How to setup Continuous Deployment using VSTS within minutes

Since last year I have become quite a fan of Visual Studio Online a.k.a. Visual Studio Team Services (VSTS). In this post I want to show you how easy you can leverage the VSTS platform and get your continuous deployment pipeline running within minutes.

Explore the VSTS platform

The first thing to do is getting access to Visual Studio Team Services. If you need to convince your team to use it, know that you can get free access to discover the platform. Simply pick a name and create your name.visualstudio.com account.

Tip: please ensure you select the right region for hosting the projects. By default "Central US" will be selected.

Cool thing about VSTS is that you can choose Git (or Team Foundation Version Control) to manage your code!

Create the team project

Next we need to create a team project that will act as placeholder for the code and facilitate the build and release pipelines. If you are planning to do some team development, this is also the place where you select how the team will work with tasks (work items) on the board. You can select the Agile, Scrum or CMMI template. For more info check the processes page, to find the best fit for your team.

Tip: VSTS allows you to preview and work with features that are still being evaluated. You can enable them by clicking your profile picture in the top right corner --> Preview features.

Preview features in VSTS

Push your code

Once the team project is created, VSTS informs you how you can get started with the project. In case of Git, simply clone the repo to your local computer or directly to Visual Studio.

Clone to your computer
In this example, I will use my blog which is developed using Kentico. Simply add the code to the Git repository.

Automate the build process

There are two things important in this step:
  1. We want to ensure that newly added code will build succesfully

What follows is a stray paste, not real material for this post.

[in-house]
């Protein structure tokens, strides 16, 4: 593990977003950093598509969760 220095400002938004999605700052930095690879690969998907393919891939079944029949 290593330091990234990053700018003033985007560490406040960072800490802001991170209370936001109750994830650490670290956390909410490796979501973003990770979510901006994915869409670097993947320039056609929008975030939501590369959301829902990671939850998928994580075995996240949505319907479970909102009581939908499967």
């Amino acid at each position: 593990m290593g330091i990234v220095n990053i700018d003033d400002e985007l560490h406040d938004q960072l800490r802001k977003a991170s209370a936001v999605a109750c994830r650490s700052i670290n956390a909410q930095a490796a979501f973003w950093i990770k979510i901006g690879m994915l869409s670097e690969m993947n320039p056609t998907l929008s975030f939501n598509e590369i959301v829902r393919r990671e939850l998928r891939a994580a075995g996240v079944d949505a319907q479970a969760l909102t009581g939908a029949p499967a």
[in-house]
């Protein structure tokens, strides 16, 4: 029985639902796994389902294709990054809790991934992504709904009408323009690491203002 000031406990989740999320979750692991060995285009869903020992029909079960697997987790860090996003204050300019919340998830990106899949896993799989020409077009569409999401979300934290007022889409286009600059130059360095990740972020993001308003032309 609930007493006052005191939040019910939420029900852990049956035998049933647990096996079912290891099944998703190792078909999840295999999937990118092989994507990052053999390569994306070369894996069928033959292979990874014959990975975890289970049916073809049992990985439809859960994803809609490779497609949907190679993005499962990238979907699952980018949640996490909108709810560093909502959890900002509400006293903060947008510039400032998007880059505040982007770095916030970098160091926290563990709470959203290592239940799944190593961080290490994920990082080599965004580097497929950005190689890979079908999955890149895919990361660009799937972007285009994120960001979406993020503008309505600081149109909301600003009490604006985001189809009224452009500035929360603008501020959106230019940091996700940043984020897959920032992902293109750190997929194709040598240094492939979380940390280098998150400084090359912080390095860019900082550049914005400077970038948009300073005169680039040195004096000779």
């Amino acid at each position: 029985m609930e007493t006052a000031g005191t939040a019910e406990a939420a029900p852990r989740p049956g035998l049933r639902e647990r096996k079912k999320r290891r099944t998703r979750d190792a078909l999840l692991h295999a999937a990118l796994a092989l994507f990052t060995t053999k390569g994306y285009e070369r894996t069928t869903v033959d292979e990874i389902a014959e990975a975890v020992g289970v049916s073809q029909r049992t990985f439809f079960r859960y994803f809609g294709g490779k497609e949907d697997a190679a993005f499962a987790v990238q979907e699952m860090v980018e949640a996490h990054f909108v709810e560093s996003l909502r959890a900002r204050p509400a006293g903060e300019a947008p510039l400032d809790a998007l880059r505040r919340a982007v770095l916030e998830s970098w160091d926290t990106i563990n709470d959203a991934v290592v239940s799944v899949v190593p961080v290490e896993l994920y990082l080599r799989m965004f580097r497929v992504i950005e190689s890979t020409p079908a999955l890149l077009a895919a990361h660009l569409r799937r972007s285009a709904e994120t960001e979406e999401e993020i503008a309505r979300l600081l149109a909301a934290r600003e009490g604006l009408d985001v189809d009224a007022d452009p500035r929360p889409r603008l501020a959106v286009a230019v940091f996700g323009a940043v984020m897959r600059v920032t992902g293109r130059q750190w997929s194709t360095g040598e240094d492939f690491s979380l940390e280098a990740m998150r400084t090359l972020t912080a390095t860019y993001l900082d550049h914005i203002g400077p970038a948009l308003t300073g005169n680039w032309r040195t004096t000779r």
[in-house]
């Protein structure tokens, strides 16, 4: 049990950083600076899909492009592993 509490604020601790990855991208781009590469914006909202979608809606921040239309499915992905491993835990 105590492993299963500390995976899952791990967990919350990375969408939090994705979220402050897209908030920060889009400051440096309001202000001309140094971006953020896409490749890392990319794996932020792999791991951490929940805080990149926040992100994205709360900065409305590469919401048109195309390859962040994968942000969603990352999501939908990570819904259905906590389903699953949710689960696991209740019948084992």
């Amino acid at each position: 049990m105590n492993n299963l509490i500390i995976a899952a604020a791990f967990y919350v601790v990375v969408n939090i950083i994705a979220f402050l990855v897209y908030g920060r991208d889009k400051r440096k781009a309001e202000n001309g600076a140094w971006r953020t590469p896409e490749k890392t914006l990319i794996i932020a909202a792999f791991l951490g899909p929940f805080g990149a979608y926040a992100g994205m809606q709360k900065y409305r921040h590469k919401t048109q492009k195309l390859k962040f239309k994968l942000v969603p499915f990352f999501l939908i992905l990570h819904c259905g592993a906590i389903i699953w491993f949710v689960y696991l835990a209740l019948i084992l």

2. We want this done automatically after each check-in
Let's create a new build definition for this to ensure proper handling of our development workflow. The great thing about VSTS is that it offers build templates out-the-box, offering exactly the steps we need:

1) Get sources from the Git repo --> 2) restore the necessary NuGet packages --> 3) build and test the solution --> 4) publish the result (artifact)

Build definition

Tip: new preview versions (if available) of build process tasks are marked with a flag and can be tried out.


The automation part can be easily achieved by adding a trigger. Simply enable Continuous Integration, to automatically start a build whenever a change has been made to the repository.

Continuous Deployment FTW

The final step to a fully automated release pipeline is achieved by creating a new release definition. Similar to the build definitions, VSTS offers release definition templates. In my project I chose to deploy my Kentico blog to an Azure App Service using the Azure App Service Deployment definition.

Create release definition

Just make sure to check the box next to Continuous deployment. This will automatically release the build package whenever a build successfully completes. Finally configure the Azure subscription and you are done!

Tip: for more tips on deployment automation, check out one of my earlier blog posts.


If you've read this far, I hope that you are just as excited as I am regarding the capabilities of the VSTS platform. In my opinion Azure and VSTS is a winning combination!